Play It As It Lays by Joan Didion
Joan Didion is a spectacular writer, and I doubt she's ever written anything that could make me question her writing gifts and skills and all that other good stuff. So, Play It As It Lays is spectacularly written and Joan is great at the writing thing, but. But. For me, this book was kind of like reading a Bret Easton Ellis book without the horrific yet numbing violence, in that these horrible things were happening to the characters except I didn't really care, because they were kind of awful anyway? But then again, this is a book about Hollywood, so actually I suspect that was the reaction I was supposed to have. Either way, this was fabulous to read because Didion is a fabulous writer, but I'm not sure I would want to read it again.
The Dark Tower VII- The Dark Tower by Stephen King
I have already reviewed this, amazingly! It was wonderful to finish the series at last, and this might, might, just be the best book of the seven, except maybe for The Drawing of the Three. *ponders this issue for hours*.
A Game of Thrones by George R R Martin
I'm not going to say too much about A Game of Thrones because I have fully written a review of it, it's just on paper and hasn't gone digital yet cause I'm too lazy! Needless to say, I was enthralled and it's the book that started the reading rampage I'm now on because I literally couldn't stop reading it. NOW TO THE COMMENTS to talk about the end of Season 6, because OMG. OMGGGGG.
Bitch Planet by Deconnick and De LandroBex when I saw her, but this time I could not get enough of it, and was desperately sad when I realised Volume 2 isn't out until October. Bitch Planet, I'm so sorry I didn't immediately grasp your genius, but I'm very happy to have you in my life now.
It's feminist-y, and comic-y, and basically everything I ever wanted in my life but didn't know I did til now. I fully get the non-conformist tattoo trend now, and damn I want to join that crowd of cool kids, I can't lie.
The Colorado Kid by Stephen King
Another one I don't reeeeally want to talk about because I have a thing where I want to not only read all the Stephen King, but properly review it, too. Still, this was a portable little lovely, and even though I'm not sure now how I feel about it structurally, I still feel as though I was thoroughly entertained by it when I was reading, which is all you want, really.
Moranifesto by Caitlin Moran
Ah, Caitlin. Light of my life, fire of my loins and all that other good stuff. Moranifesto is essentially a load of Moran's newspaper columns (Moranthology presumably being successful enough that they decided to print more of them) and there's a lot of good stuff in here. Politics, feminism, Lena Dunham, Bricklebunch Cumbersnatch, etc etc. I got a little twinge every time Moran mentioned Bowie because SHE LOVED HIM SO MUCH SHE MUST HAVE BEEN SO SAD WHEN HE DIED (etc) and I was pretty excited that I could recycle her interview with Lena Dunham that I had so lovingly kept because I just love them both so much, ok?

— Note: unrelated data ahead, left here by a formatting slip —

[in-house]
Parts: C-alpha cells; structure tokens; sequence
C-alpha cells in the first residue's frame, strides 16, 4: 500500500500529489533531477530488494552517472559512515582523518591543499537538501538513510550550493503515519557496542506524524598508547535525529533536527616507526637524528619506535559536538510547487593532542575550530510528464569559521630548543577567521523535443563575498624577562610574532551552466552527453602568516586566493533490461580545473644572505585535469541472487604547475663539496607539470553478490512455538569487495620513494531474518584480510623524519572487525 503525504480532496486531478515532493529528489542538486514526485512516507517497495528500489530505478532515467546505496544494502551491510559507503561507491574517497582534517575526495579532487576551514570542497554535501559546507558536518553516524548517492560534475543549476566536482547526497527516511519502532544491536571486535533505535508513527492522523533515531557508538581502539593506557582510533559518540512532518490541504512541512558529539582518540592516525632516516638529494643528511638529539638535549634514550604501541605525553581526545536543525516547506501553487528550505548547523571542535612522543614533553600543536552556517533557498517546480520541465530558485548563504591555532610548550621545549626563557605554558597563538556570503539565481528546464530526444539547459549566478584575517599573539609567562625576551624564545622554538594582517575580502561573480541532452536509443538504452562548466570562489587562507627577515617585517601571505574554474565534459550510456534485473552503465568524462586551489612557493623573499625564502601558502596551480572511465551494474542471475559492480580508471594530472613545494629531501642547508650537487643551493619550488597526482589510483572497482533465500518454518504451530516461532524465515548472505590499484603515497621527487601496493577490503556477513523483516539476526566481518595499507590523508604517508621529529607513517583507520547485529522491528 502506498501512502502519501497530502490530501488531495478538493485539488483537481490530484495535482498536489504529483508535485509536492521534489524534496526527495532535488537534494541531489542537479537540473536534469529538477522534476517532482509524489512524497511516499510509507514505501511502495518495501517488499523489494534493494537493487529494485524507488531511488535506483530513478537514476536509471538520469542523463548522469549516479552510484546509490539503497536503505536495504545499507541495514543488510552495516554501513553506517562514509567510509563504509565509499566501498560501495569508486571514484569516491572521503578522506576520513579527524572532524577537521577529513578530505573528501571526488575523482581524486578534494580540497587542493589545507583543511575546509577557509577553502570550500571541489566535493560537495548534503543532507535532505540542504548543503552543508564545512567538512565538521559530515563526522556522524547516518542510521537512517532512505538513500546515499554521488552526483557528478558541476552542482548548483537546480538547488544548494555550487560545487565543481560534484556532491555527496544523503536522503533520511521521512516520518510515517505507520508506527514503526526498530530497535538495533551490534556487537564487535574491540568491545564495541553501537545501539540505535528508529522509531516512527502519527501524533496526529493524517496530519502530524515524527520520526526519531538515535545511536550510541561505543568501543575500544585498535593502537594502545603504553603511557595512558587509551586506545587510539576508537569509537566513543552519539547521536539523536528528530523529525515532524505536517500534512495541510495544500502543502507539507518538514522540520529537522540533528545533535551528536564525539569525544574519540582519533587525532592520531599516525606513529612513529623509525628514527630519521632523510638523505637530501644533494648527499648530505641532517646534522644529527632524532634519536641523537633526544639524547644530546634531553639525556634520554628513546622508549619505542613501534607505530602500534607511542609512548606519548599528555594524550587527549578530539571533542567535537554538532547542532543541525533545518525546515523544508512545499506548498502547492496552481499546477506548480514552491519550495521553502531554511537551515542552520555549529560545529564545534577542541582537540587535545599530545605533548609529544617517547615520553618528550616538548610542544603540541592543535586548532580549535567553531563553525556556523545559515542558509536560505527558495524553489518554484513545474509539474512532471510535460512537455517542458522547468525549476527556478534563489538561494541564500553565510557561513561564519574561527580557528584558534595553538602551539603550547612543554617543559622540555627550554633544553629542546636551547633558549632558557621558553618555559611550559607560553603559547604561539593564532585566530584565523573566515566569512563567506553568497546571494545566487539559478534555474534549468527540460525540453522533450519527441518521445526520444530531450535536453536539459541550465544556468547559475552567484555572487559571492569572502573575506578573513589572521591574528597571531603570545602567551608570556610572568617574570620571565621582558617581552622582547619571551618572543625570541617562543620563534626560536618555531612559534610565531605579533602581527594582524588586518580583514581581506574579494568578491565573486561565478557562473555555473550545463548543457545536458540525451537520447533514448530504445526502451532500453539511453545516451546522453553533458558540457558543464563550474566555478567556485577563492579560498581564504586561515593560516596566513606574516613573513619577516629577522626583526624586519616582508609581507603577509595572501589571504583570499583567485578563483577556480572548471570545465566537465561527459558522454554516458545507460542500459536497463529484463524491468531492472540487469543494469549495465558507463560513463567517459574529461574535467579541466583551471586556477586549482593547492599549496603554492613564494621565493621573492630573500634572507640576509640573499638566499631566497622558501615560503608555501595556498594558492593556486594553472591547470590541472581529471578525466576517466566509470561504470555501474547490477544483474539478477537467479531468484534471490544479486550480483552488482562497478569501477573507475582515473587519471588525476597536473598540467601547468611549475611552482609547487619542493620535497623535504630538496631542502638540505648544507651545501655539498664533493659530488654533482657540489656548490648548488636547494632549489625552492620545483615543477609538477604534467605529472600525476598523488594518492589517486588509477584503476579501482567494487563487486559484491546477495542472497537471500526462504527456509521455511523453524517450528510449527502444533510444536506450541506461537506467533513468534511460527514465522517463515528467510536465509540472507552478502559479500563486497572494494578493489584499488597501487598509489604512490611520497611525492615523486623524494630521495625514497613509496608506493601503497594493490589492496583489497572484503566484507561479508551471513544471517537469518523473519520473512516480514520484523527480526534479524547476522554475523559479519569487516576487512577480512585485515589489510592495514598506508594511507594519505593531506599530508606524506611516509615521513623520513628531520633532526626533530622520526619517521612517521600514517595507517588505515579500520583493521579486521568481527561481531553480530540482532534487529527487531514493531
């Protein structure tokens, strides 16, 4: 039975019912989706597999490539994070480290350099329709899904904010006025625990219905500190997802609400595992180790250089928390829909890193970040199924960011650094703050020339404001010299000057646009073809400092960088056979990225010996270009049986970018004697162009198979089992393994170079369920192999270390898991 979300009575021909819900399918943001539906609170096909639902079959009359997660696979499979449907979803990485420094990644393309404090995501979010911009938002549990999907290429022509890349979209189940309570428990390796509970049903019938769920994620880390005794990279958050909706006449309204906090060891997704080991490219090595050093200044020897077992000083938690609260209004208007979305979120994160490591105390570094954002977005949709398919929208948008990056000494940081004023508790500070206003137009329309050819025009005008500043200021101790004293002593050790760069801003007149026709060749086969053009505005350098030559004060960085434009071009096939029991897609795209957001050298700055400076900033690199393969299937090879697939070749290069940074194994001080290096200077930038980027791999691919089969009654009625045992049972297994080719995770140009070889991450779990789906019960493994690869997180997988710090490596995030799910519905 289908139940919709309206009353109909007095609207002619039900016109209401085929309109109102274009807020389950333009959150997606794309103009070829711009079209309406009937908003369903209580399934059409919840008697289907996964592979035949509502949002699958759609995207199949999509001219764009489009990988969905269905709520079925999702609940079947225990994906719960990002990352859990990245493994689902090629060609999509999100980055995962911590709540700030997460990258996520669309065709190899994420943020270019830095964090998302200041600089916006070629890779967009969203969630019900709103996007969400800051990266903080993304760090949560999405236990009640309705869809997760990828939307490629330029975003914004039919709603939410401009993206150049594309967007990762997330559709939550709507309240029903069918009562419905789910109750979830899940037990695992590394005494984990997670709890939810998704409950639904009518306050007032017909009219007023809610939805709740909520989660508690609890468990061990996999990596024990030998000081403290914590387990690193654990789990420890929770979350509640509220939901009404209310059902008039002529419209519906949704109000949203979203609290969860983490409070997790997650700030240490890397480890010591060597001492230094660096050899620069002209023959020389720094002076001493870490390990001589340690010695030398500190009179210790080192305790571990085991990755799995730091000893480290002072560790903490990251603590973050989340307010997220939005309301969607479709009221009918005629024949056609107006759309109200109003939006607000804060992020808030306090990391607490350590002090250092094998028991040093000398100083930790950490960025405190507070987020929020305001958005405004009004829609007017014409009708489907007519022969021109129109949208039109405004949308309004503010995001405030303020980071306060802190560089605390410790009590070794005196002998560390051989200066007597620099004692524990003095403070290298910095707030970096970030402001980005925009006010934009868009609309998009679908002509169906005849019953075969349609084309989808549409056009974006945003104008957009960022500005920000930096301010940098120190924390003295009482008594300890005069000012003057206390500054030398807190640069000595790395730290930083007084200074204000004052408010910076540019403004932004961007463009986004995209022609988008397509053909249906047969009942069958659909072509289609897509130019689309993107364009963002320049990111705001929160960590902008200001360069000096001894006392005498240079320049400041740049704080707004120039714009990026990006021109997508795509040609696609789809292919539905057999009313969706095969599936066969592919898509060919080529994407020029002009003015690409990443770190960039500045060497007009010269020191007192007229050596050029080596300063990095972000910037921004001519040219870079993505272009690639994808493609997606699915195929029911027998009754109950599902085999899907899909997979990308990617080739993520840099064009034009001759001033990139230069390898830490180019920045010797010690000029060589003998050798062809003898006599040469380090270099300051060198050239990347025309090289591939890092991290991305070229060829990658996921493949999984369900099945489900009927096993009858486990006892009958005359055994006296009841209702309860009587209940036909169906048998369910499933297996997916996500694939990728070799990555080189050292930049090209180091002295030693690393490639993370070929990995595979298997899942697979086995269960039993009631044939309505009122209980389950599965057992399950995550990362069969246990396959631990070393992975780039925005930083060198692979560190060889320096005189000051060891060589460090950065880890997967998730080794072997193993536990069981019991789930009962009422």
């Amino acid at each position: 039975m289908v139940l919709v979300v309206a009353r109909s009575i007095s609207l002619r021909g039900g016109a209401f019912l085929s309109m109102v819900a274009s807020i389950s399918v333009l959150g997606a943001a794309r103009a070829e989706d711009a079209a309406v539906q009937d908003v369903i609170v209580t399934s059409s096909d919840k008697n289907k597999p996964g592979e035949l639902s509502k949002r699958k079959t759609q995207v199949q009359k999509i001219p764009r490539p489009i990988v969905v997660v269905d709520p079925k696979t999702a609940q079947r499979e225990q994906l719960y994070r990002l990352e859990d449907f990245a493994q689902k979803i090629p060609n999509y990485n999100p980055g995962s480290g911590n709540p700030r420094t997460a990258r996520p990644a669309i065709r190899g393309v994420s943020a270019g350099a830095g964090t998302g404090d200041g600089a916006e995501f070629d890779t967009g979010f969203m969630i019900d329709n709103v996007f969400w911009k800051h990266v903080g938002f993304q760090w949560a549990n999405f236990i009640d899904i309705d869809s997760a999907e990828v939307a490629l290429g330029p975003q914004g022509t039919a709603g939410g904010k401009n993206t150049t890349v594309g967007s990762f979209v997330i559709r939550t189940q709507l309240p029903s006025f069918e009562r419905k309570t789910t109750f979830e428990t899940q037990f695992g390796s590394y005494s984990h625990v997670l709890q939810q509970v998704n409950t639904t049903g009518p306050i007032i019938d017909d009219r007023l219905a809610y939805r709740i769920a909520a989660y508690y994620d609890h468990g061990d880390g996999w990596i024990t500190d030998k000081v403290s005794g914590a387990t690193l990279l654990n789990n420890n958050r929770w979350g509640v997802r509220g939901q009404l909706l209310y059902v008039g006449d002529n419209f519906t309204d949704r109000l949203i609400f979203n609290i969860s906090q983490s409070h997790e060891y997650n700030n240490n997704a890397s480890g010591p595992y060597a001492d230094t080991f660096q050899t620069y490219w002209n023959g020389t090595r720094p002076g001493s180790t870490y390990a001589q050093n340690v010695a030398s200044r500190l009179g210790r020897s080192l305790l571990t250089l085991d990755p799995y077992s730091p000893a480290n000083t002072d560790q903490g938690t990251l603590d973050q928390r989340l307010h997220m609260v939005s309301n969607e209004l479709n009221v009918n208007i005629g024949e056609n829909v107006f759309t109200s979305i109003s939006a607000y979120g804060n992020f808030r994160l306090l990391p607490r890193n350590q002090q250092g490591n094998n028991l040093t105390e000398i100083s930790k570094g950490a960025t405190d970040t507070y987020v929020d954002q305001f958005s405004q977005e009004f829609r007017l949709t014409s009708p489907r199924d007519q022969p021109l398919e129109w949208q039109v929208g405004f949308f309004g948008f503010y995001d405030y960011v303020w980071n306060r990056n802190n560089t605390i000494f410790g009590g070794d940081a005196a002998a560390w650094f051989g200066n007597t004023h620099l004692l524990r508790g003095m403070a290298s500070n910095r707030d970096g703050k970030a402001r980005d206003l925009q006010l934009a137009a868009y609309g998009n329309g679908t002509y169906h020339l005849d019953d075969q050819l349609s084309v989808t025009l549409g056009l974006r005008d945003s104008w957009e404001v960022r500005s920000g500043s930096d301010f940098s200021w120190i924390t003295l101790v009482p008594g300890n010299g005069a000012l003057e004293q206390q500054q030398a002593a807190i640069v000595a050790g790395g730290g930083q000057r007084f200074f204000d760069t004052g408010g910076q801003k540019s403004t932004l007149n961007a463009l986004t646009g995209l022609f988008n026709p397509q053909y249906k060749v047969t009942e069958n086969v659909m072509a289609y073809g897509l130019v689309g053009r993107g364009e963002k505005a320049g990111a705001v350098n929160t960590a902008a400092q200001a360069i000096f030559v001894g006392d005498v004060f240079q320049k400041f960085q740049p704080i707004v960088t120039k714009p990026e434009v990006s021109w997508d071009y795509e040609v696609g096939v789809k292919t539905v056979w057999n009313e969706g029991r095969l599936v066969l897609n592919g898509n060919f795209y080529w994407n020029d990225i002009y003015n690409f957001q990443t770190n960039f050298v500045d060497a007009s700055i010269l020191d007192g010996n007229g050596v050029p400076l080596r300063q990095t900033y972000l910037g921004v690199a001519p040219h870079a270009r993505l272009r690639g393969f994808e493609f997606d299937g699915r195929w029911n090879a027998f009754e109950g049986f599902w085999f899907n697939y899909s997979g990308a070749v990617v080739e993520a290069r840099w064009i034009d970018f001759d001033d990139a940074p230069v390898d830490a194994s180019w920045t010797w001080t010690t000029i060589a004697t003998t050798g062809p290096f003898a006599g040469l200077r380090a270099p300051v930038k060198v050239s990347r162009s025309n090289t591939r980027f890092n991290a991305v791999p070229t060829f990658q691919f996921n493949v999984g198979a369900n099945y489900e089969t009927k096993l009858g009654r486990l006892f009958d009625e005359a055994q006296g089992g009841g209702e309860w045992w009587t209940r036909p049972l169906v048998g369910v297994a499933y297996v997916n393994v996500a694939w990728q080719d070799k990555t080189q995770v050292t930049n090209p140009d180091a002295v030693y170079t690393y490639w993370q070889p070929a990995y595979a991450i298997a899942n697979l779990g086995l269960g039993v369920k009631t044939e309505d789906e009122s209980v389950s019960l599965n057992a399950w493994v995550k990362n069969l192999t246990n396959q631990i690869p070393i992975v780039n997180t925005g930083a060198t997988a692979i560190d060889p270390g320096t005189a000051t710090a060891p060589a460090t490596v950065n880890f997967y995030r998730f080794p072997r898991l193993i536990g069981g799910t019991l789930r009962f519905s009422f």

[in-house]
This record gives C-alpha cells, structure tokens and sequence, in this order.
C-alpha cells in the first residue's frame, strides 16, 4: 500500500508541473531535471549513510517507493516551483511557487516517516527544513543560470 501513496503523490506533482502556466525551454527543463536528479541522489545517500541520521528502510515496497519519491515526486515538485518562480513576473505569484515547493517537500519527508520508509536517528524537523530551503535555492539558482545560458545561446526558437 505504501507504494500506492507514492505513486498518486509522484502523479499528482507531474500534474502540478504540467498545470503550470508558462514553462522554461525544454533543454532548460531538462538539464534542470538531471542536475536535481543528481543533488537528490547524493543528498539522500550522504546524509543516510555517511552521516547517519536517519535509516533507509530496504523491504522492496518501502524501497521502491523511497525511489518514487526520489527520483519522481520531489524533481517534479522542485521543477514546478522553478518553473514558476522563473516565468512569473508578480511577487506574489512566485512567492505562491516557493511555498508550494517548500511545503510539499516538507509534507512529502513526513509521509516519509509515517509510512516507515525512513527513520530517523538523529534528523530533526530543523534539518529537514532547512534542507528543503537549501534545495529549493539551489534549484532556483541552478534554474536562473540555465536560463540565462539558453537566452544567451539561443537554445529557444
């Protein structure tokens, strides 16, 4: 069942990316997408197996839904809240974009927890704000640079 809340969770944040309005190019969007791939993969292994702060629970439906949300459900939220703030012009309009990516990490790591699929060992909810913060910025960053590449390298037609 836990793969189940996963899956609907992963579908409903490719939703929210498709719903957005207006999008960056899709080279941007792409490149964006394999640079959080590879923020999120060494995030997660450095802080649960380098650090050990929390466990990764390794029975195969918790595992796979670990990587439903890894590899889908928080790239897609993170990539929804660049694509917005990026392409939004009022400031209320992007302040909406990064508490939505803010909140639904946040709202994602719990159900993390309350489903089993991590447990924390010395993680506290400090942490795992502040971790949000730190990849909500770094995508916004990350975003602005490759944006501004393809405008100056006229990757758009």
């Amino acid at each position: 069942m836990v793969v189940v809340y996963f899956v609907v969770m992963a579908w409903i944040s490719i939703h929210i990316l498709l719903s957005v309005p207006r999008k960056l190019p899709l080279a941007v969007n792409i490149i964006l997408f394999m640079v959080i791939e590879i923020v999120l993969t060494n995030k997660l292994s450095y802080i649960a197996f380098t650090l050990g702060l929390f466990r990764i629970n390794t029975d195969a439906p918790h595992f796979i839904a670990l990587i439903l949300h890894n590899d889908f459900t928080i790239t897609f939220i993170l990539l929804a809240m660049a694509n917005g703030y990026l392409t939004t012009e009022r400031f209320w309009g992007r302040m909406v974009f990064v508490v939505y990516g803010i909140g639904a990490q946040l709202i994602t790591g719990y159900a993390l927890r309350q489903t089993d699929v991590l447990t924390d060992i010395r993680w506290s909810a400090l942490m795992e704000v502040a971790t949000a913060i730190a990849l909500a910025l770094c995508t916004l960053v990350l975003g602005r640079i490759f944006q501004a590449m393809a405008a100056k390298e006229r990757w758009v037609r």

Essentially, Moranifesto is everything you would expect from a Caitlin Moran book, and is exquisite in its very Caitlin-ness. I am a fan, as you might expect. (Special thanks to Katie for getting me this for my birthday!)
Letters to my Fanny by Cherry HealeyFrances mentioned that it existed the last time I saw her, I remembered that I kind of liked Cherry Healey because she did some good BBC3 Documentaries, and then WE COULDN'T FIND THIS BOOK ANYWHERE. Its lack of availability made us obsessed with finding it, and I held onto this obsession until I went book shopping with Bex where I did find it and then bought it.
I was soon to regret this purchase. I wanted Letters to my Fanny to be a lot of things- insightful, interesting, groundbreaking, open, honest, and so on- but even though it opens with an apology to Healey's parents because of its 'shocking' nature, it was actually pretty... tame. It's structured as a series of letters to Healey's body parts (starting with, yes, her fanny) and covers her life experiences and attempts to look at the wider world and maaaaan is it dull. This book can't decide if it wants to be a memoir or a series of essays, and it's about as cohesive as Healey's writing, which rambles on and goes off on tangents until I just didn't give any fucks anymore about anything she was saying. She has a real knack for making her life sound boring, and a real knack for trying to be insightful but actually falling far short of that goal.
Essentially this book was really disappointing, and by about 100 pages in I was pretty much hate-reading it. It didn't teach me anything new about myself or make me feel anything other than pretty annoyed and literally the best thing about it was that it was light enough to carry in my bag to work. That's literally its only advantage in the world. Read with caution, avoid if at all possible.